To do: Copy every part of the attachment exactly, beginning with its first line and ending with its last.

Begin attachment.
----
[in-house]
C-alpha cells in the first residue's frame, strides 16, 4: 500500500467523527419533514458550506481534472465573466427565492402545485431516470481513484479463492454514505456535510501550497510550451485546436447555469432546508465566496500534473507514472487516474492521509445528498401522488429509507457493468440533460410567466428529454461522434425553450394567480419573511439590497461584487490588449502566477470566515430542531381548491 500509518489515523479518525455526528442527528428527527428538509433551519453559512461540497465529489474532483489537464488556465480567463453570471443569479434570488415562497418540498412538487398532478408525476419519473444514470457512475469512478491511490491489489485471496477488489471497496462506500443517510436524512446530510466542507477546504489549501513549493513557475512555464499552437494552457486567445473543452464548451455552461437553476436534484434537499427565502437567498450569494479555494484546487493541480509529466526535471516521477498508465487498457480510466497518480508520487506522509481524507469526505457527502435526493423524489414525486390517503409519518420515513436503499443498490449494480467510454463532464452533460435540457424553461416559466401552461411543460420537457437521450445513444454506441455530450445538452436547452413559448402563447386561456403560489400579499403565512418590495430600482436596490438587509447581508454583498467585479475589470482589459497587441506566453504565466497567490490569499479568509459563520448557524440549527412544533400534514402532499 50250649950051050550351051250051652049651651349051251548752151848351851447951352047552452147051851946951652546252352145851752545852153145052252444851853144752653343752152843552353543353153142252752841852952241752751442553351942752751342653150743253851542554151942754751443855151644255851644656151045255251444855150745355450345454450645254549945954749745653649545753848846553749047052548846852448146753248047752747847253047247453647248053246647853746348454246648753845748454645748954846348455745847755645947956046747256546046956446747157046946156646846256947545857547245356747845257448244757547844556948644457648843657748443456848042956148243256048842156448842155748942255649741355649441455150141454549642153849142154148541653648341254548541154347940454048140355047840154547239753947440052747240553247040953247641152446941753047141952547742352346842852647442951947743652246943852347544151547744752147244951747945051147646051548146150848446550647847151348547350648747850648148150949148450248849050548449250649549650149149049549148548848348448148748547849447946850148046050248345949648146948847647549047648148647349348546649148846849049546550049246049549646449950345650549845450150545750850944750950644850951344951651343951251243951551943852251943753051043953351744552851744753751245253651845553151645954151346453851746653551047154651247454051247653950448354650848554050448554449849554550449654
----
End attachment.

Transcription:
[in-house]
C-alpha cells in the first residue's frame, strides 16, 4: 500500500467523527419533514458550506481534472465573466427565492402545485431516470481513484479463492454514505456535510501550497510550451485546436447555469432546508465566496500534473507514472487516474492521509445528498401522488429509507457493468440533460410567466428529454461522434425553450394567480419573511439590497461584487490588449502566477470566515430542531381548491 500509518489515523479518525455526528442527528428527527428538509433551519453559512461540497465529489474532483489537464488556465480567463453570471443569479434570488415562497418540498412538487398532478408525476419519473444514470457512475469512478491511490491489489485471496477488489471497496462506500443517510436524512446530510466542507477546504489549501513549493513557475512555464499552437494552457486567445473543452464548451455552461437553476436534484434537499427565502437567498450569494479555494484546487493541480509529466526535471516521477498508465487498457480510466497518480508520487506522509481524507469526505457527502435526493423524489414525486390517503409519518420515513436503499443498490449494480467510454463532464452533460435540457424553461416559466401552461411543460420537457437521450445513444454506441455530450445538452436547452413559448402563447386561456403560489400579499403565512418590495430600482436596490438587509447581508454583498467585479475589470482589459497587441506566453504565466497567490490569499479568509459563520448557524440549527412544533400534514402532499 50250649950051050550351051250051652049651651349051251548752151848351851447951352047552452147051851946951652546252352145851752545852153145052252444851853144752653343752152843552353543353153142252752841852952241752751442553351942752751342653150743253851542554151942754751443855151644255851644656151045255251444855150745355450345454450645254549945954749745653649545753848846553749047052548846852448146753248047752747847253047247453647248053246647853746348454246648753845748454645748954846348455745847755645947956046747256546046956446747157046946156646846256947545857547245356747845257448244757547844556948644457648843657748443456848042956148243256048842156448842155748942255649741355649441455150141454549642153849142154148541653648341254548541154347940454048140355047840154547239753947440052747240553247040953247641152446941753047141952547742352346842852647442951947743652246943852347544151547744752147244951747945051147646051548146150848446550647847151348547350648747850648148150949148450248849050548449250649549650149149049549148548848348448148748547849447946850148046050248345949648146948847647549047648148647349348546649148846849049546550049246049549646449950345650549845450150545750850944750950644850951344951651343951251243951551943852251943753051043953351744552851744753751245253651845553151645954151346453851746653551047154651247454051247653950448354650848554050448554449849554550449654